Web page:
FILE - Pennsylvania State Capitol

The Pennsylvania State Capitol in Harrisburg, Pennsylvania. (Rlibrandi | Wikimedia via Creative Commons)

(The Center Square) – While there is wide-ranging consensus Pennsylvania needs improved broadband infrastructure – particularly in rural areas of the state – funding sources for the project could be debated as state lawmakers wrangle over budgets and policy decisions.

Broadband was an issue discussed frequently during a three-and-half-hour budget hearing March 22 between the state Senate Appropriations Committee and Dennis Davin, secretary of the Department of Community and Economic Development.

During the hearing, Davin said broadband expansion and upgrades could at least partially be funded through Gov. Tom Wolf’s proposed $3 billion Back to Work PA program, which would be funded through a severance tax on such resources as natural gas.

State Sen. Kristin Phillips-Hill, R-York, pressed Davin about his agency’s financial allocation of broadband at the recent hearing.

“I don’t see much reference to broadband in your agency’s priorities,” Phillips-Hill said. “A budget is a vision.”

Phillips-Hill had questioned Davin about DCED’s commitment to broadband expansion during the question-and-answer session and opined that it did not appear a high priority, based on the documents his department supplied.

“Please don’t put words in my mouth,” Davin said, in response. “It is hugely important. We need significant resources to make a bigger dent.”

State Sen. Cris Dush, R-Brookville, said he was hesitant to back another tax.

He pointed to other state-imposed taxes – hotel occupancy and gaming – that have fallen short of delivering originally anticipated revenues to the state’s ledger.

“There’s these huge projections, and miniscule returns on these taxes. That’s one of the reasons why many people are pushing back so steadfastly against the severance tax. It also opens up the gate to severance taxes on every other thing in the commonwealth that comes from the ground.”

Dush also asked Davin how much his department anticipates receiving for broadband expansion through the would-be severance tax and inquired why it was not reflected within the budget.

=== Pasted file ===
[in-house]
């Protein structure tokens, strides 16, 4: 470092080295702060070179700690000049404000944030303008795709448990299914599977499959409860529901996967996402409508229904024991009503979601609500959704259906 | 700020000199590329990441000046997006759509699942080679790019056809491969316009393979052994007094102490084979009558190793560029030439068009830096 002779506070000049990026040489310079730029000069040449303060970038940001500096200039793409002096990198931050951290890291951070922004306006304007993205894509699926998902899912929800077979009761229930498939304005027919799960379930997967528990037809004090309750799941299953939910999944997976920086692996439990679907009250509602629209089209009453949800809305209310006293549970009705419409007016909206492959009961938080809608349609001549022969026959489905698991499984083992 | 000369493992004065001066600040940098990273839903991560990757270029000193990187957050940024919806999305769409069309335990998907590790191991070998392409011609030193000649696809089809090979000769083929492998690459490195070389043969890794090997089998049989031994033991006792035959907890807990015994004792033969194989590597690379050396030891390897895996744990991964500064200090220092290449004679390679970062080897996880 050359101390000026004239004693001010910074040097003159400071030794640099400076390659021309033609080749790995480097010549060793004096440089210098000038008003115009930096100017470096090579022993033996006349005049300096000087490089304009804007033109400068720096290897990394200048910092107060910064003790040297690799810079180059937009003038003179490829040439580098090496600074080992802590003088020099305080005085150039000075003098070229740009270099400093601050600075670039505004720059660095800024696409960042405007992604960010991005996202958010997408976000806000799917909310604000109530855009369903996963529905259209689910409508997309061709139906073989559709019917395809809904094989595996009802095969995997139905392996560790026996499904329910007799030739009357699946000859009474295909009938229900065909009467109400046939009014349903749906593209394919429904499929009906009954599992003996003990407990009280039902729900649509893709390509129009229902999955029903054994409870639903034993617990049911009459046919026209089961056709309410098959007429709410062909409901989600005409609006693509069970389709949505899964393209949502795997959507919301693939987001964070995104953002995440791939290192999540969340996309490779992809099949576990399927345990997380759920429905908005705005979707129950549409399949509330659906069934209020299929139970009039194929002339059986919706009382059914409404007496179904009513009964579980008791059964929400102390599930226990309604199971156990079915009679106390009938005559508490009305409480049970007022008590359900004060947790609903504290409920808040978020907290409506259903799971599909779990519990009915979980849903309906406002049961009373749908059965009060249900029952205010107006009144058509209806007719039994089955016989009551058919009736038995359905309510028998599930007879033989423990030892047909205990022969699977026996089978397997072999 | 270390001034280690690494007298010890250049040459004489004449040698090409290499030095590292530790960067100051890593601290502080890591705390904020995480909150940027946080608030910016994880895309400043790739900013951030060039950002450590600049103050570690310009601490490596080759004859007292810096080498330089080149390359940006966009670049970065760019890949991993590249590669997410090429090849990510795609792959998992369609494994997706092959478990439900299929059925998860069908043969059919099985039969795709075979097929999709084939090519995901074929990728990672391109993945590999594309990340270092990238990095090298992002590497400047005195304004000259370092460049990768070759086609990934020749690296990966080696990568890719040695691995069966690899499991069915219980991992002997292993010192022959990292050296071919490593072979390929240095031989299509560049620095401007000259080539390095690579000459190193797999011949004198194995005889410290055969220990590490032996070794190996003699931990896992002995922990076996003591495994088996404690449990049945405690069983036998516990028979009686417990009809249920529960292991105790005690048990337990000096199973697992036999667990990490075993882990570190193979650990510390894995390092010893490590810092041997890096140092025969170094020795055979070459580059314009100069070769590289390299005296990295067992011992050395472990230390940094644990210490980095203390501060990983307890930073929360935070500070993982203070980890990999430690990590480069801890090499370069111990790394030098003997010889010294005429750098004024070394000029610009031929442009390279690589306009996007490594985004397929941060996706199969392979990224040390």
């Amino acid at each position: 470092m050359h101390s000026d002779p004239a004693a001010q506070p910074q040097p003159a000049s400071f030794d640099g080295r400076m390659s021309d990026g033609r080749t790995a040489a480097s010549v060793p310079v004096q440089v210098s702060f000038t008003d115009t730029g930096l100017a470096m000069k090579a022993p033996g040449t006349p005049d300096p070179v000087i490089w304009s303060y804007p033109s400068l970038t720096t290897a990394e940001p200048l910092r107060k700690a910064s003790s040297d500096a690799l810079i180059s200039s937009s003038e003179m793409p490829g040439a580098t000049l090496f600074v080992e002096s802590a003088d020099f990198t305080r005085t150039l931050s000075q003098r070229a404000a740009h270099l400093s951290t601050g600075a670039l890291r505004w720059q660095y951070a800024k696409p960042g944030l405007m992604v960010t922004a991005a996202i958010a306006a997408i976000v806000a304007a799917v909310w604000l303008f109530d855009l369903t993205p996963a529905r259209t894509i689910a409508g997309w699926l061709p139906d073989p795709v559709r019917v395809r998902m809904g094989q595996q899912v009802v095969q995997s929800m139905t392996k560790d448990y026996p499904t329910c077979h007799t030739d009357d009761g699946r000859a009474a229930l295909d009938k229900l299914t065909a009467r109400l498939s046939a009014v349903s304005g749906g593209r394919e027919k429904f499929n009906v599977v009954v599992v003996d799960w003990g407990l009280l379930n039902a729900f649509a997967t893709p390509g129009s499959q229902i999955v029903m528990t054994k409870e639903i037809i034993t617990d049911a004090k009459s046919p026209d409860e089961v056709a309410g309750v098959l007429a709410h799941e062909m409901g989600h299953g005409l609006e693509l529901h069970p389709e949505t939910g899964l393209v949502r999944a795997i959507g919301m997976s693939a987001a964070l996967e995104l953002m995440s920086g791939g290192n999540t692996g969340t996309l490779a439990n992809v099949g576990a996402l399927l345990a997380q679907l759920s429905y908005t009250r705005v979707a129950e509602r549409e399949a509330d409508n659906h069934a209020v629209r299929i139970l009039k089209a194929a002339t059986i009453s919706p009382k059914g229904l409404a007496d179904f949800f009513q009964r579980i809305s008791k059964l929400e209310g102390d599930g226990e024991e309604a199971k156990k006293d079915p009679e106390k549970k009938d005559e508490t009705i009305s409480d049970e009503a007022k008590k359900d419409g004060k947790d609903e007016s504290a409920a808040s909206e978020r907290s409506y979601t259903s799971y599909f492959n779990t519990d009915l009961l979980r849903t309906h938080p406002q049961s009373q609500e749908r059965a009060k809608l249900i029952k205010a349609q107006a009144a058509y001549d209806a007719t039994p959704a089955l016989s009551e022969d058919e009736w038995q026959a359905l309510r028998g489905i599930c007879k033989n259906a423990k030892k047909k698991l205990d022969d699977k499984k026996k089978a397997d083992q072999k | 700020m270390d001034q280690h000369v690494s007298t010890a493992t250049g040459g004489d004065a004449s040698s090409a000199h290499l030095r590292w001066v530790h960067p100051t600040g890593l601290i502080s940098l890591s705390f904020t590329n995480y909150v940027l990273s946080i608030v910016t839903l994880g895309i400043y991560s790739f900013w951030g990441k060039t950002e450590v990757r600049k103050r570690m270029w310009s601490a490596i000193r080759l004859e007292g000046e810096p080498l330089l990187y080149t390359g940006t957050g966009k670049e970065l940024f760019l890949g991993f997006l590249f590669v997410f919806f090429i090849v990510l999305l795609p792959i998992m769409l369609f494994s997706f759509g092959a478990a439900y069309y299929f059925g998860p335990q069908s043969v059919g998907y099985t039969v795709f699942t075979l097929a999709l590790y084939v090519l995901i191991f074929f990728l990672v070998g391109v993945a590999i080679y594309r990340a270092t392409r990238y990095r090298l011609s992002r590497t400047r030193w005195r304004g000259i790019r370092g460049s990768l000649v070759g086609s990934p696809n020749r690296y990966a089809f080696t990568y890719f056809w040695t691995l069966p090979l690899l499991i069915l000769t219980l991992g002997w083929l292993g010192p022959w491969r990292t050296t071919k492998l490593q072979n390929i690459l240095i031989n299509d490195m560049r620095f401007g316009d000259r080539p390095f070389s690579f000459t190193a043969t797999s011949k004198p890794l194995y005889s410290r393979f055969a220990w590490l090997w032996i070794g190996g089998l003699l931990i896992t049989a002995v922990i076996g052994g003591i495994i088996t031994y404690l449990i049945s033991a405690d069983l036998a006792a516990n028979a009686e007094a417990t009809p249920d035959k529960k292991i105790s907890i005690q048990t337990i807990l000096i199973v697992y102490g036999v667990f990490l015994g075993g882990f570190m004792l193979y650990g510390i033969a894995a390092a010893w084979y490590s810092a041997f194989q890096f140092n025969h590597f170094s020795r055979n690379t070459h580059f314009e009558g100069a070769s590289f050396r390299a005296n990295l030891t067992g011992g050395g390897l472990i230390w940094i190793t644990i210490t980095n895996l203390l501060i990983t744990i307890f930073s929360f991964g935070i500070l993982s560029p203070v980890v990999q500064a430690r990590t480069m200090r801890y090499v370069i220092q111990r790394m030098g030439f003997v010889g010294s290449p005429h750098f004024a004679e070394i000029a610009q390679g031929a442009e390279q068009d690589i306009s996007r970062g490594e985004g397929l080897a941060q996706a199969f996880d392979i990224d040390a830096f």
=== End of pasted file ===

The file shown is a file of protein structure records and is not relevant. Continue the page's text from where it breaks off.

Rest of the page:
“We don’t know specifically how much it would be from the severance tax,” Davin said. “That would be based on discussions we would have with you, the legislature. We would love to have those discussions.”

At face value, without the severance tax in play, Davin said the agency currently is working with a $5 million budget for broadband improvements, based on prior allotments from the legislature.

State Sen. Patrick Browne, R-Lehigh, said President Joe Biden’s $1.9 trillion COVID-19 relief act could serve as an alternative to funding broadband needs.

Pennsylvania is slated to receive $7.3 billion in federal funds through the act in the next two years, and Browne said the narrow permissible uses could benefit the issue under the microscope.

“There’s three things that (federal officials) mentioned that we can use those receipts for … water, sewer, broadband,” said Browne, who serves as the committee’s majority chair. “It’s likely that we will have more dollars than we need to balance our books.”

Based on his own projections, Browne said he believes portions of the federal allocation of funds could serve as a viable substitute to the severance tax.

“We will have an opportunity to use a significant piece of this … for a significant, real investment in broadband in this commonwealth,” Browne said.

Of Wolfe’s severance tax proposal, in general, Browne said, “We’ve been down this road. There are many different opinions on what we should do with that. It has not gained enough support to advance. That’s the facts.”